ORIENTAL RAT FLEA

Common Name : Oriental Rat Flea.

Scientific Name : Xenopsylla cheopis.

Size : 1/16 – 1/8 inch long .

Colour : Dark reddish-brown .

Description :
Wingless, hard-bodied (difficult to crush between fingers), have three pairs of legs. Allowing easy movement between the hair, fur or feathers of the host are excellent jumpers, leaping vertically up to seven inches and horizontally thirteen inches. They have piercing-sucking mouthparts and spines on the body projecting backward. Also, there is a row of spines on the face known as a genal comb. Spine I (first outer spine) is shorter than Spine II (next inner spine) in dog fleas. Both spines are about the same length in the cat flea. Larvae are 1/4-inch long, slender, straw-colour, brown headed, wormlike, bristly-haired creatures (13 body segments), that are legless, have chewing mouthparts, are active, and avoid light. Pupae are enclosed in silken cocoons covered with particles of debris.

Habitat :
They are commonly found in clothing, bedding or near areas where host animals sleep or in the fur of the host animal. Fleas spread through homes, buildings and yards.

Lifecycle :
Normally after a blood meal, the female flea lays about 15 to 20 eggs per day up to 600 in a lifetime usually on the host (dogs, cats, rats, rabbits, mice, squirrels, chipmunks, raccoons, opossums, foxes, chickens, humans, etc.). Eggs loosely laid in the hair coat, drop out most anywhere especially where the host rests, sleeps or nests (rugs,carpets, upholstered furniture, cat or dog boxes, kennels,sand boxes, etc.). Eggs hatch in two days to two weeks into larvae found indoors in floor cracks & crevices, along baseboards, under rug edges and in furniture or beds. Outdoor development occurs in sandy gravel soils (moist sand boxes, dirt crawlspace under the house, under shrubs, etc.) where the pet may rest. Larvae are blind, avoid light, pass through three larval instars and take a week to several months to develop. Their food consists of digested blood from adult flea faeces, dead skin, hair, feathers, and other organic debris. Sleep. Pupa mature to adulthood within a silken cocoon woven by the larva to which pet hair, carpet fiber, dust, grass cuttings and other debris adheres. In about five to fourteen days, adult fleas emerge or may remain resting in the cocoon until the detection of vibration (pet and people movement), pressure (host animal lying down on them), heat, noise, or carbon dioxide (meaning a potential blood source is near). Adult fleas cannot survive or lay eggs without a blood meal, but may live from two months to one year without feeding. There is often a desperate need for flea control after a family has returned from a long vacation.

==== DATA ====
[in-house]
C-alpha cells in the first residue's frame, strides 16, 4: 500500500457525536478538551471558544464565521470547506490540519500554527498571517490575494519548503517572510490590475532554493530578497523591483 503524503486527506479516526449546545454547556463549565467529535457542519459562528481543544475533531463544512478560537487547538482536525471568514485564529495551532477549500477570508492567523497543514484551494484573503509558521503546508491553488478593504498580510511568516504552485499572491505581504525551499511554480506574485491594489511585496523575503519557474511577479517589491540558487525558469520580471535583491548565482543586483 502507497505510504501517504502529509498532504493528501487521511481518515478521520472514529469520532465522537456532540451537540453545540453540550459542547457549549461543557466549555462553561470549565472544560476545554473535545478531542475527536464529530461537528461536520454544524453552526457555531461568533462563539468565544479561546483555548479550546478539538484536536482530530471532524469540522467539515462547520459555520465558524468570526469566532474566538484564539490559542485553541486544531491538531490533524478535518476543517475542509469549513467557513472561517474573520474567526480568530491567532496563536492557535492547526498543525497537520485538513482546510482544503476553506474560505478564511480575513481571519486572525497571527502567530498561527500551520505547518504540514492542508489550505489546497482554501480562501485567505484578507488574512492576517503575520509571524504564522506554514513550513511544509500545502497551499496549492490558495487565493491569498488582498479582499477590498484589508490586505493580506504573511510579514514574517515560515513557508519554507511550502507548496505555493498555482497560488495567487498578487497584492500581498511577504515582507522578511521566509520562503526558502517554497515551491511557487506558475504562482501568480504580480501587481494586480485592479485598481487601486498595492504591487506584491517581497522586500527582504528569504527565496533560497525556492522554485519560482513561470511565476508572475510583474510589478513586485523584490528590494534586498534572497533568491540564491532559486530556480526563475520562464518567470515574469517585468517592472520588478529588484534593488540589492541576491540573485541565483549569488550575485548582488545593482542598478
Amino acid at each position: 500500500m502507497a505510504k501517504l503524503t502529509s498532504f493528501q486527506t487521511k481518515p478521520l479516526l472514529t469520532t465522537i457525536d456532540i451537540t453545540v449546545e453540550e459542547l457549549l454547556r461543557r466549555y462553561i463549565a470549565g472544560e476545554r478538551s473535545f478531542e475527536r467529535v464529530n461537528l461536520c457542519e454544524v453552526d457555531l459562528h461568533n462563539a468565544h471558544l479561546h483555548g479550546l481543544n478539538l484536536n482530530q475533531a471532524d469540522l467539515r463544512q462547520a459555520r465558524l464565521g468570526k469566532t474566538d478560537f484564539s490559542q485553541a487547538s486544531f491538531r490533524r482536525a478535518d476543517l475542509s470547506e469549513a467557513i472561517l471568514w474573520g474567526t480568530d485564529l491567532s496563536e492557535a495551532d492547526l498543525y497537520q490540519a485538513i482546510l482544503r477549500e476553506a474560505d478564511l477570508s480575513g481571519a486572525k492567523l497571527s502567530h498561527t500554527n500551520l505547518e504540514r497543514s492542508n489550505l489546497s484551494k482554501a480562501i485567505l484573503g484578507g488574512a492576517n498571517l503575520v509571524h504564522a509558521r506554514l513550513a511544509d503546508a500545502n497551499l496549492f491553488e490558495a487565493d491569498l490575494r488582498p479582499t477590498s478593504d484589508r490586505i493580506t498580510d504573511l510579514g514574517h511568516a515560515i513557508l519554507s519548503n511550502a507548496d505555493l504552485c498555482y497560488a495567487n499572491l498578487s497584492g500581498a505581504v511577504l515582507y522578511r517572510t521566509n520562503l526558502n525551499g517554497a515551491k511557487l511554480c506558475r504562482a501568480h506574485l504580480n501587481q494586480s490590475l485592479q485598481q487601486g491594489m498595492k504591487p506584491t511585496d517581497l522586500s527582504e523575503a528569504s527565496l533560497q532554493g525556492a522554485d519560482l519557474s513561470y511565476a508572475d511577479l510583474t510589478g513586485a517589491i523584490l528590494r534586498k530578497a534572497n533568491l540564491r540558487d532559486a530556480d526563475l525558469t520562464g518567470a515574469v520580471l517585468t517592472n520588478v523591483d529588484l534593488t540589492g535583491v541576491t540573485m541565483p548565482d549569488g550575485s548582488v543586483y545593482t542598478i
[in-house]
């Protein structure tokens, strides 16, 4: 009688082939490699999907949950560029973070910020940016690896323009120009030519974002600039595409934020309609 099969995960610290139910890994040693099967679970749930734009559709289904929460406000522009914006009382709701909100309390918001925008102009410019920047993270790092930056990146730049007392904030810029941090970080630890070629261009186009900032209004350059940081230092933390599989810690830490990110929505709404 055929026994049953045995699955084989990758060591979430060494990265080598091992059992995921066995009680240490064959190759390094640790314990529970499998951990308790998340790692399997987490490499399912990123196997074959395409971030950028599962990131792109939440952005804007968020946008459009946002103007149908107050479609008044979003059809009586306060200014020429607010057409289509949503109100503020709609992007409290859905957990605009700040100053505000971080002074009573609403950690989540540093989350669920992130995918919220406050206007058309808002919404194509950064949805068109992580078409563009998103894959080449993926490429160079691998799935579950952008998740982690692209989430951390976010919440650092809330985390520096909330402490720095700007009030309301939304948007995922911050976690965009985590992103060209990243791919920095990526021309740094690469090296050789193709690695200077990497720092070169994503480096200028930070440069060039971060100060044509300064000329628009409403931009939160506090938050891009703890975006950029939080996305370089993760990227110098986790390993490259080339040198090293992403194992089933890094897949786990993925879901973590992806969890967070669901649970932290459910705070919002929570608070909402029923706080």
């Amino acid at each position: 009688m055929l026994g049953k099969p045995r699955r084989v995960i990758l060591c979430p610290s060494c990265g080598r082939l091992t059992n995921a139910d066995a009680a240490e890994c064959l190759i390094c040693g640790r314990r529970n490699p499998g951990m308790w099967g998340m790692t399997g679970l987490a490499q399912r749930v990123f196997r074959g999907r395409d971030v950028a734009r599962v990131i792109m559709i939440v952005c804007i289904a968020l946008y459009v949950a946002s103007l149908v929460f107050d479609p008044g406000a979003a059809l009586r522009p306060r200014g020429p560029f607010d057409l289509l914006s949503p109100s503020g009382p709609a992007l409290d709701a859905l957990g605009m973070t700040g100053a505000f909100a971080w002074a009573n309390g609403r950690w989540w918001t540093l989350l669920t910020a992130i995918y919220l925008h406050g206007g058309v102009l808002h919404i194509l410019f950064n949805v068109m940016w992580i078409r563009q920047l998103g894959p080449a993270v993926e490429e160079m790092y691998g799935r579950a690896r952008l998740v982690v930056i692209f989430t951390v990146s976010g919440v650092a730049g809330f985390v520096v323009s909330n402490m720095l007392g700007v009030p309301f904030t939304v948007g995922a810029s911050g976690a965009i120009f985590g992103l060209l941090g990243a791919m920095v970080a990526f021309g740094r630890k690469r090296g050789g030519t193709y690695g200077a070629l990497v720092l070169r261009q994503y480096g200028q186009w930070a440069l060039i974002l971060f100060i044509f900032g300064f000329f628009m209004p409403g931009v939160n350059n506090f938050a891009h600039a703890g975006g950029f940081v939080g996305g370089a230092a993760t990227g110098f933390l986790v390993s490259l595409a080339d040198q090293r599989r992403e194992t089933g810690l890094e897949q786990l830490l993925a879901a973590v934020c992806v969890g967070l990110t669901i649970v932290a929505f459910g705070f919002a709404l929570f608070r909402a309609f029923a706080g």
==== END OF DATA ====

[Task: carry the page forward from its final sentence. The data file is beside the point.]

Type of Damage :
Flea bites cause a persistent, annoying itch. Scratching the area of the bite causes the skin to be irritated. Some fleas, especially the oriental rat fleas, are capable of transmitting diseases such as endemic typhus and bubonic plague. Fortunately, such instances of disease transmission to humans are rare in the southeastern United States.

Sources / Breeding :
Eggs loosely lie in the hair coat; drop out most anywhere especially where the host rests, sleeps or nests (rugs, carpets, upholstered furniture, cat or dog boxes, kennels, sand boxes, etc.).

Prevention :
Trim lawns and weeds to create a drier, less-ideal environment for flea larvae. Avoid piles of sand and gravel around the home for long periods of time. Fence yards to prevent dogs from roaming freely in heavily infested areas or contactingv other infested animals. Discourage nesting or roosting of rodents and birds on or near the premises. Screen or seal vents, chimneys, crevices, etc. where rats, mice, squirrels, raccoons, chipmunks, etc. may use to enter crawlspaces and buildings. Wash or destroy pet bedding, regularly groom pets and vacuum frequently to remove up to 95 percent of the flea eggs, some larvae and adults. Only about 20 percent of the larvae might be removed when vacuuming since they wrap themselves around the bottom strands of carpeting.